Sunday, 1 April. At sunrise upwards of a dozen canoes obs. pulling towards us from Ngapuhi full of men. They landed some distance from us and came running until they came abreast of us, each with his musket. We hoisted a white flag, but they were not satisfied what vessel it was until they hailed us, when they set up a haka and called us to go on shore and see them. We were rec'd by them in a very friendly manner. They told us they had thought we were the schr. which they engaged ten days since and had now come to take her and had brought six great guns. They related their proceedings during our absence and appeared glad to see us. Titore with 3 canoes remained with us until the tide flowed, for the purpose of conducting us up the river to the Camp. The others returned immediately. At 10 o'clock held service on board. In the afternoon we went up the river by ourselves, the canoes going in another direction, having observed some men on an island near us. We met a canoe coming to us in which were the principal chiefs of page 239 Ngapuhi. They were very friendly and returned with us. Tohitapu with considerable self-importance related their great deeds, magnifying the loss of the enemy. We passed through the camp and were thankful to the God of all mercies for the great change in the tone of this people, from what it was when last amongst them. Many shook their heads signifying they were tired, and others complained of want of food. Their attempts had failed. They found that their opponents were not backward to meet them, and their great guns had been brought into action but of no use. They had dragged them close to the Pa two days after we sailed for the bay and were firing nearly the whole day without any effect, but had sustained some loss themselves, and the two guns belonging to Moka had nearly fallen into the enemy's hands. News just arrived. A large reinforcement at Otumoetai from Waikato. We felt much encouraged to hope that peace might yet be established. We took our departure at dusk, with the understanding that we should return in the morng. all exceedingly civil.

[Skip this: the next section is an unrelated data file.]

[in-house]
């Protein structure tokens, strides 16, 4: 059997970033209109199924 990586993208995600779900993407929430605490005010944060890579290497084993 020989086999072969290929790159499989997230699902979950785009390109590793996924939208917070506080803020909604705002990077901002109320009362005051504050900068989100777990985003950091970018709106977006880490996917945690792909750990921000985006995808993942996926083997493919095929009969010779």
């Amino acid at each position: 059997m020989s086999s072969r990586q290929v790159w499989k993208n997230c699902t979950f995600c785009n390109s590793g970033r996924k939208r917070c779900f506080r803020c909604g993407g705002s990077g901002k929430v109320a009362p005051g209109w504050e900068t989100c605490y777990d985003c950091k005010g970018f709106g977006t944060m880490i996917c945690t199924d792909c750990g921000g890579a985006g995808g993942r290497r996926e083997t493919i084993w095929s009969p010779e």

Monday, 2. In the afternoon, Mr. Fairburn and I went to Ngapuhi. Paid a visit to all, many appeared desirous to return but others obstinately bent on remaining. Pitched my tent close to Tohitapu, who was very polite.

Tuesday, 3. At break of day firing commenced by natives of Rotorua upon Nateawa, but did not long continue as it came on to rain. Tarea sent a message for us to go to the Pa, previous to which we called upon the various chiefs to endeavour to learn their ideas. Tohitapu expressed his desire to return with us. All complaining of want of food but we could not obtain anything satisfactory. On approaching the Pa multitudes came to meet us. All appeared in good spirits disposed either for peace or war. Our old friends Kiaroa, and Kaiawa, spoke with considerable spirit, they were willing for peace but prepared for war. We took a view of the fortifications which were stronger than those of Otumoetai.

Wednesday, 4. In the afternoon returned on board. Received a letter from Mr. Montesrior19 a resident at Otumoetai requesting that his property consisiting of muskets, powder, &c., &c., might be received on board as he considered it in danger.